The Sudetes /suːˈdiːtiːz/ are a mountain range in Central Europe, known in English as the Sudeten or Sudety mountains. The range stretches from eastern Germany along the border of the Czech Republic to south-western Poland. The highest peak of the range is Sněžka in the Krkonoše mountains on the Czech Republic–Poland border, the current geomorphological unit in the Czech part of the mountain range is Krkonošsko-jesenická subprovincie. It is separated from the Carpathian Mountains by the Moravian Gate, the Krkonoše Mountains have experienced growing tourism for winter sports during the past ten years. Their skiing resorts are becoming an alternative to the Alps. The name Sudetes is derived from Sudeti montes, a Latinization of the name Soudeta ore used in the Geographia by the Greco-Roman writer Ptolemy c, AD150 for a range of mountains in Germania in the general region of the modern Czech republic. The modern Sudetes are probably Ptolemys Askiburgion mountains, Ptolemy wrote Σούδητα in Greek, which is a neuter plural.
Latin mons, however, is a masculine, hence Sudeti, the Latin version, and the modern geographical identification, is likely to be a scholastic innovation, as it is not attested in classical Latin literature. The meaning of the name is not known, in one hypothetical derivation, it means Mountains of Wild Boars, relying on Indo-European *su-, pig. A better etymology perhaps is from Latin sudis, plural sudes, the Sudetes comprise larger basins like the Jelenia Góra and the Kłodzko Valley. The exact location of the Sudetes has varied over the centuries, the ancient Sudeti meant at least the northwest frontier of todays Czech Republic, probably extending to the north. By implication, it was part of the vast Hercynian Forest belt mentioned by authors of the antiquity. After World War I the name Sudetenland came into use to areas of the First Czechoslovak Republic with large ethnic German populations. In 1918 the short-lived rump state of German-Austria proclaimed a Province of the Sudetenland in northern Moravia, in total the German minority population of pre-World War II Czechoslovakia numbered around 20% of the total national population.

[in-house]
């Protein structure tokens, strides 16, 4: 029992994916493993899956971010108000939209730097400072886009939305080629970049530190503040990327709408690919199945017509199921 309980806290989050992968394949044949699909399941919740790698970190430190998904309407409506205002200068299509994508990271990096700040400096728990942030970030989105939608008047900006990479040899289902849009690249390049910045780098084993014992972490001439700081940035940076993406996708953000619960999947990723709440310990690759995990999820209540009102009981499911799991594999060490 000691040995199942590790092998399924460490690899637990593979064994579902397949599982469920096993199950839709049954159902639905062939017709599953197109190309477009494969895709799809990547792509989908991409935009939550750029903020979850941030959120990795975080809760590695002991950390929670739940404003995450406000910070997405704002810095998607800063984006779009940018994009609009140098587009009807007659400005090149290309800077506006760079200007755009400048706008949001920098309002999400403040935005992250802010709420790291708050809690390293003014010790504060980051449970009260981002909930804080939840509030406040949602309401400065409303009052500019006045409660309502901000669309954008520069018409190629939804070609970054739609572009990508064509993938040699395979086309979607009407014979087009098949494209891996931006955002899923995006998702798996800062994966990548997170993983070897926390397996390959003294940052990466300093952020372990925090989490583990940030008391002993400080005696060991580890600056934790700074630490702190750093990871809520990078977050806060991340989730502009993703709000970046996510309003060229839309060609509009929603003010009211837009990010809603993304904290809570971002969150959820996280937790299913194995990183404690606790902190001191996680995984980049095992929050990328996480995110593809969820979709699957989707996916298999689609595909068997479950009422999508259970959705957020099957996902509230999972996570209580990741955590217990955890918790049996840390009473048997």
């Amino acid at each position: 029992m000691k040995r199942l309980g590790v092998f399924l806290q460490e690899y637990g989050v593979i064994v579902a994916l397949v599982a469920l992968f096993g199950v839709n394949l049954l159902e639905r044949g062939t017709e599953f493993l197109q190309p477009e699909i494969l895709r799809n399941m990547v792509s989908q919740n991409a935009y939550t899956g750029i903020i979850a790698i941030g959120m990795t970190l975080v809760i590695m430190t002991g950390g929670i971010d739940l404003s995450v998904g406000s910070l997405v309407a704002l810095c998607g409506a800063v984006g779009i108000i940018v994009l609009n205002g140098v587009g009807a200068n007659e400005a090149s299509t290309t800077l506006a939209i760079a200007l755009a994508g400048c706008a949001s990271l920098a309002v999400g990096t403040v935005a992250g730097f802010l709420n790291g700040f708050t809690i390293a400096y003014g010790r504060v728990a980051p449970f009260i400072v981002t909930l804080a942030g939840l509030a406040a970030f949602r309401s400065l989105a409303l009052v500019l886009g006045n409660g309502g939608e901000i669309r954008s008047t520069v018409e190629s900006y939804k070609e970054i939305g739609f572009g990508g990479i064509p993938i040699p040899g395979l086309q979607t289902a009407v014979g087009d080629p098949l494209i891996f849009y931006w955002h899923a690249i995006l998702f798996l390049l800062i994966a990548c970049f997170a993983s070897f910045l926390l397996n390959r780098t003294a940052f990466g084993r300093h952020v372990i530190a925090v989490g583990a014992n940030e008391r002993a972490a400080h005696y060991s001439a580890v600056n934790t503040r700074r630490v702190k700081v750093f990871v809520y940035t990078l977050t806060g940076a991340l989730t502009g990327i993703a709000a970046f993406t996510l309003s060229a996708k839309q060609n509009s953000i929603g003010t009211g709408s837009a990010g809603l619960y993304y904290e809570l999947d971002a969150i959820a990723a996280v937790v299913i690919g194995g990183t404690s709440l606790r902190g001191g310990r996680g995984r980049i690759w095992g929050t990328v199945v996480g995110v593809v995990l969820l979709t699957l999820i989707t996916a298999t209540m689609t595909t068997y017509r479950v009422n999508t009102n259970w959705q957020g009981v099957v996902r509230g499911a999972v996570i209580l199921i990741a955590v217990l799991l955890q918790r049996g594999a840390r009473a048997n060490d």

After being annexed by Nazi Germany, much of the region was redesignated as the Reichsgau Sudetenland, after World War II, most of the German population within the Polish and Czechoslovak Sudetes was forcibly expelled on the basis of the Potsdam Agreement and the Beneš decrees. A considerable proportion of the Czechoslovak populace thereafter strongly objected to the use of the term Sudety, the nearest international airport is in Wrocław - Copernicus Airport Wrocław